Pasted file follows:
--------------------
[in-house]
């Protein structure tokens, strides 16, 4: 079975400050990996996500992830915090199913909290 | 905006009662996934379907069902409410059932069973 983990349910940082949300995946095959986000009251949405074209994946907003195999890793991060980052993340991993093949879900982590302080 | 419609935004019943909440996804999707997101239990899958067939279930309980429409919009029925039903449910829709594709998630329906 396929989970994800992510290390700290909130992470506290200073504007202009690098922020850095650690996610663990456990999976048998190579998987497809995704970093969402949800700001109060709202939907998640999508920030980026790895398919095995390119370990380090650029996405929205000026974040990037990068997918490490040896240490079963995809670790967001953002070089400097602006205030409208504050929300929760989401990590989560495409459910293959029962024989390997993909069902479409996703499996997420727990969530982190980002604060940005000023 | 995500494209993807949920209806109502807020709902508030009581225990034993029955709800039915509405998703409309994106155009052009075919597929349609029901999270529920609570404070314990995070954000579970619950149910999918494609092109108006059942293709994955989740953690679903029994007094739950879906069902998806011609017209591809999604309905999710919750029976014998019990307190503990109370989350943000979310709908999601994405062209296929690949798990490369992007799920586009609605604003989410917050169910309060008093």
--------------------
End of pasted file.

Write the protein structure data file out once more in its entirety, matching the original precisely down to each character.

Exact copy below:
[in-house]
């Protein structure tokens, strides 16, 4: 079975400050990996996500992830915090199913909290 | 905006009662996934379907069902409410059932069973 983990349910940082949300995946095959986000009251949405074209994946907003195999890793991060980052993340991993093949879900982590302080 | 419609935004019943909440996804999707997101239990899958067939279930309980429409919009029925039903449910829709594709998630329906 396929989970994800992510290390700290909130992470506290200073504007202009690098922020850095650690996610663990456990999976048998190579998987497809995704970093969402949800700001109060709202939907998640999508920030980026790895398919095995390119370990380090650029996405929205000026974040990037990068997918490490040896240490079963995809670790967001953002070089400097602006205030409208504050929300929760989401990590989560495409459910293959029962024989390997993909069902479409996703499996997420727990969530982190980002604060940005000023 | 995500494209993807949920209806109502807020709902508030009581225990034993029955709800039915509405998703409309994106155009052009075919597929349609029901999270529920609570404070314990995070954000579970619950149910999918494609092109108006059942293709994955989740953690679903029994007094739950879906069902998806011609017209591809999604309905999710919750029976014998019990307190503990109370989350943000979310709908999601994405062209296929690949798990490369992007799920586009609605604003989410917050169910309060008093």